Tax Law Services Portfolio Office
July 2011


2.1 Governance and Strategic Direction

An appropriate oversight body is in place and operating effectively.

Governance and strategic direction are essential components of an effective business operation allowing for internal coherence, corporate discipline, and alignment to planned objectives. These components also provide managers with the ability to effectively allocate human and financial resources to address priorities in an ever-changing environment.

The main governance and oversight body for the TLS Portfolio is the National Tax Board of Directors (NTBD). The NTBD is the primary forum of consultation and strategic decision making concerning questions of a functional nature and of national interest within the mandate of the Portfolio. The NTBD is chaired by the ADAG, TLS Portfolio and meets every two weeks via teleconference and two to three times per year in person. The NTBD is comprised of the following members:

  • the ADAG
  • the Associate ADAGs
  • all TLS Portfolio directors and deputy directors
  • the Senior General Counsel who heads the CRA LSU
  • the Senior Counsel Advisor to the ADAG
  • the Director of the Business Management Section

The composition of the NTBD ensures that the different regional perspectives are taken into account in Portfolio decision making. The Business Management Section provides secretariat services to the NTBD.

For each NTBD meeting, the Business Management Section prepares two books of key documents: the Budget Management Update, including the Financial Situation Report, and the Performance Management Framework. These documents enable the NTBD to address priorities and issues impacting the Portfolio based on a strategic or integrated planning process.

During the audit, TLS regional directors reported that the information provided by the Portfolio Office to support the work of the NTBD is timely, well organized, and complete. NTBD meeting minutes are promptly communicated throughout the TLS Portfolio Office and TLS regional sections, and before the meetings action items are followed up and members canvassed for new agenda items.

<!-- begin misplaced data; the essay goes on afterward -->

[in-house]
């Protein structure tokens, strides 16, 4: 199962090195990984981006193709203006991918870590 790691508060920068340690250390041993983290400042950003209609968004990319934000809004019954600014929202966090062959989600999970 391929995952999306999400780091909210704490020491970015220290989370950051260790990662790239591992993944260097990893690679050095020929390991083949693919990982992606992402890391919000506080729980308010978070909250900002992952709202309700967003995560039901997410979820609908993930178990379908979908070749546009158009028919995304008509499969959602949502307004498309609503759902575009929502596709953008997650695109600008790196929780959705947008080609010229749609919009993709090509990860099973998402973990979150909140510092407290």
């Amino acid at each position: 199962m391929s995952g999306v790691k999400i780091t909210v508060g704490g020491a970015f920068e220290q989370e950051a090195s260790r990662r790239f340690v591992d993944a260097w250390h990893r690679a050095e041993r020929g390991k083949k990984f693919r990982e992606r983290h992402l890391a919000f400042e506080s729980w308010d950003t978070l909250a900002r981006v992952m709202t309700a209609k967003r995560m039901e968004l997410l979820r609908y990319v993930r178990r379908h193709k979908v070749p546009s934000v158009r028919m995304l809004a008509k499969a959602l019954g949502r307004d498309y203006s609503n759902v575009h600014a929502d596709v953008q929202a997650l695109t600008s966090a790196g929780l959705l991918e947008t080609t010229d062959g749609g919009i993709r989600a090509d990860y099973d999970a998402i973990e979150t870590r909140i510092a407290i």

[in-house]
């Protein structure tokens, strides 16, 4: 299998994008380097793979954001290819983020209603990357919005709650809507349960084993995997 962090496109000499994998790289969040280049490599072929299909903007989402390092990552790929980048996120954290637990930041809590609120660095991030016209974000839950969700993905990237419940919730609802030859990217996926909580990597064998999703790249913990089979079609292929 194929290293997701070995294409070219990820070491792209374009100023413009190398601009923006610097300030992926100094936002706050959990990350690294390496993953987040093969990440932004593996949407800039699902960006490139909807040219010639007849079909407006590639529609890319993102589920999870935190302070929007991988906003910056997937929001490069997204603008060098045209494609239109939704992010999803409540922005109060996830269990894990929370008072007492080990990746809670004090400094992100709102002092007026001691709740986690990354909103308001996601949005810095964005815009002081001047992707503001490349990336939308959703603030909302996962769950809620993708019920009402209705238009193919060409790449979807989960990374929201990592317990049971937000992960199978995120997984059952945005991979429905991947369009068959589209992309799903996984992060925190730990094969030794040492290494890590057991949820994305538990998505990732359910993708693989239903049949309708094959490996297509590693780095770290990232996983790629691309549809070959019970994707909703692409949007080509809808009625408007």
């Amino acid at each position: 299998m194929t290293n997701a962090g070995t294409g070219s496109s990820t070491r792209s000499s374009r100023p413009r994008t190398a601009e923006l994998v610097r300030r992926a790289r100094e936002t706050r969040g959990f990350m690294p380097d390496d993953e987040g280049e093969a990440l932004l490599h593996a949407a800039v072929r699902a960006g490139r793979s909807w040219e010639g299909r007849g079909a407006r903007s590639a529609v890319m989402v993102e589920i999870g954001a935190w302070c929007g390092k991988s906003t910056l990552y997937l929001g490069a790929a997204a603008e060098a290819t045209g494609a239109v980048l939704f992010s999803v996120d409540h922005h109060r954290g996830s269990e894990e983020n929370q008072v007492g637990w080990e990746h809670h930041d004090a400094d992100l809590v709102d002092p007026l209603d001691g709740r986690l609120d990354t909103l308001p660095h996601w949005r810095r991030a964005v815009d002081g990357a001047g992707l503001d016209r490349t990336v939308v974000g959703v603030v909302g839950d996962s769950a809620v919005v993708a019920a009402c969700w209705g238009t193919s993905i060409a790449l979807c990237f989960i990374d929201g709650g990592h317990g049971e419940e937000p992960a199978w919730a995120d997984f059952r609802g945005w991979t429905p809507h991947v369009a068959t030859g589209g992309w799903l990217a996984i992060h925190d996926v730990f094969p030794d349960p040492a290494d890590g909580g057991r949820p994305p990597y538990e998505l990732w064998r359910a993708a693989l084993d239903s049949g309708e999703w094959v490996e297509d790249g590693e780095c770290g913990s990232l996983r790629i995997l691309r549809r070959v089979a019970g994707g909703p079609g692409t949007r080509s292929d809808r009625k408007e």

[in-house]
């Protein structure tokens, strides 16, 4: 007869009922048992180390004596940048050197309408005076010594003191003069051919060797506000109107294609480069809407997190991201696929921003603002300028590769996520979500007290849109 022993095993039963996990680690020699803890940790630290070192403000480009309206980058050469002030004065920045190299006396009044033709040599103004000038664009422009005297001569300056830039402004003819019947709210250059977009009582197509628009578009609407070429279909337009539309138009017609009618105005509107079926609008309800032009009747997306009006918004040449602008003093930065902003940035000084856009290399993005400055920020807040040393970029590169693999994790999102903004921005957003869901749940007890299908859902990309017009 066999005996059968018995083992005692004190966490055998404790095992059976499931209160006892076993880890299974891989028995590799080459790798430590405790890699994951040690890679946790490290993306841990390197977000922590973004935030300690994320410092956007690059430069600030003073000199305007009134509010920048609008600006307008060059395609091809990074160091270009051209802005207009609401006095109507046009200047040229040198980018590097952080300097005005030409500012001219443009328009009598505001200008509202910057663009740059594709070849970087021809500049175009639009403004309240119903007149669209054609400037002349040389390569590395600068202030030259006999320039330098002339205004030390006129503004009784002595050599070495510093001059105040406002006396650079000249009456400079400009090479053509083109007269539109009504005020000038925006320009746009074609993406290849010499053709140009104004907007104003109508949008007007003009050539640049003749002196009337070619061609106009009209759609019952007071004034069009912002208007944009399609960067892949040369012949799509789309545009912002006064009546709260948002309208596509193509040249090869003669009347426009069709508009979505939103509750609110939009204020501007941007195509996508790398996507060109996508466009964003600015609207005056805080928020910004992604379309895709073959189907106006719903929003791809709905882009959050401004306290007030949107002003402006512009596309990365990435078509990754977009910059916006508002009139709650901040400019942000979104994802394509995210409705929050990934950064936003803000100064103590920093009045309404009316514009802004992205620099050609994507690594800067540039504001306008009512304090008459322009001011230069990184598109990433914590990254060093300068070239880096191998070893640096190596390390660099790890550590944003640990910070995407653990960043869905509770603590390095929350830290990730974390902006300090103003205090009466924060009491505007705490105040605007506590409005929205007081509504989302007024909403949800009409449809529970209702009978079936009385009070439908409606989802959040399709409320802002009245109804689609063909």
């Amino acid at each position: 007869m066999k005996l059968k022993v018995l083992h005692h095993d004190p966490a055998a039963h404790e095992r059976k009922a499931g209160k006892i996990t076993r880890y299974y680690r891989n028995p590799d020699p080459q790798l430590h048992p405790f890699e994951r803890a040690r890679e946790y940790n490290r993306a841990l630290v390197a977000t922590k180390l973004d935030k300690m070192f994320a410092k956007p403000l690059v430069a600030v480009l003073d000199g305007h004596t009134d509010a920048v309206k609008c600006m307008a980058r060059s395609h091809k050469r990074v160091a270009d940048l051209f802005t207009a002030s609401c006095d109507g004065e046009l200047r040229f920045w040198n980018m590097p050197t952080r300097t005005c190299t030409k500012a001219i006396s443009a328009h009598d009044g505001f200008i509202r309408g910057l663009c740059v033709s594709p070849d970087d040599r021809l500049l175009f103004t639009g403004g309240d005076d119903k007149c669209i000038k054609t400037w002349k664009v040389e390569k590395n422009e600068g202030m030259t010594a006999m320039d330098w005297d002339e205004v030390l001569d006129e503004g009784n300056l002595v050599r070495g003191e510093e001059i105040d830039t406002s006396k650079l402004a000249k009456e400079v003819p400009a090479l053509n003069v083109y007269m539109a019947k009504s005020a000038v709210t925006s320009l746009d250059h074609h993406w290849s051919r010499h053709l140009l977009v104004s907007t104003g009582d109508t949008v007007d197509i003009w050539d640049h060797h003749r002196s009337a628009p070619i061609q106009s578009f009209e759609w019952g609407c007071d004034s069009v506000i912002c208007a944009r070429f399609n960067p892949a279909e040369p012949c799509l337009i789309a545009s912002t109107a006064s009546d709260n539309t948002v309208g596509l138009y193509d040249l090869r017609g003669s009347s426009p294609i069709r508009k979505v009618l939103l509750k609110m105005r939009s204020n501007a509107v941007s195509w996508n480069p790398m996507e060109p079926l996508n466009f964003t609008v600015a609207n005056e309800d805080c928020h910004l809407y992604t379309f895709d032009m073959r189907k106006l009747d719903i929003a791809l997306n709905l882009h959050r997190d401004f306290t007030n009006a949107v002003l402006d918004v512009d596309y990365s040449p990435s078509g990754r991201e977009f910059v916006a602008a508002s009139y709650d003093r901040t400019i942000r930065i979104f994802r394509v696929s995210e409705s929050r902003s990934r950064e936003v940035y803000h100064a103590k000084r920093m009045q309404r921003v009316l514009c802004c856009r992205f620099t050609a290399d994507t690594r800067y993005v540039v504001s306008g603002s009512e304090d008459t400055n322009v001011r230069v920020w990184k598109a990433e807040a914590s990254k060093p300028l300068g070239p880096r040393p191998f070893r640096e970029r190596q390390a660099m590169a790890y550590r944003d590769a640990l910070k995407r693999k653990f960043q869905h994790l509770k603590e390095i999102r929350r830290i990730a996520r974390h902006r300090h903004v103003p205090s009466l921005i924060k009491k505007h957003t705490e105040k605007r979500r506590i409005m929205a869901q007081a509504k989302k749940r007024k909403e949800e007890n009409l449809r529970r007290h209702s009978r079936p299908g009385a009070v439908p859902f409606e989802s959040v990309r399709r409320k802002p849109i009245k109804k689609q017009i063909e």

The ADAG participates on departmental governance and oversight committees (e.g. Departmental Finance Committee) and NTBD members also participate on departmental committees. HQ Portfolio managers participate at the weekly Management Meeting. This participation ensures that all aspects of departmental initiatives (e.g. Expenditure Review, Law Practice Model, collective bargaining) are considered in the governance of the TLS Portfolio.

In our opinion, the NTBD is operating effectively and achieving its mandate as the primary oversight body for the TLS Portfolio.

2.2 Organizing

There is a need to implement the recommendation of the Department’s corporate services “footprint” exercise that addresses the resource requirements of the Business Management Section.

A clear and effective organizational structure is fundamental to the effective management of an organization. To support the achievement of organizational objectives, the organizational structure requires a sufficient number of people with the necessary skills.

Corporate services within Justice Canada are provided by the Management Sector in conjunction with the Chief Financial Officer (CFO) Branch. The Management Sector provides such services as human resources and professional development, security, informatics, and strategic planning. The CFO Branch provides financial services that include corporate accounting and resource management. The Department’s Review of Legal Services conducted in 2006 indicated that a significant workforce gap was present with respect to the provision of corporate services. This review used benchmarking based on the legal service costing model to derive the ‘footprint’ for the provision of corporate services. Footprint activities were calculated for four categories; Regional Administration, Local ADM Support, Functional Authorities (NCR), and Functional Authorities (National). This workforce gap was found to be present across the Department, and additional resources devoted to narrow the gap were only sufficient to meet additional government-wide accountability initiatives. Appendix C presents an overview of the increased accountabilities that have transpired since 2006.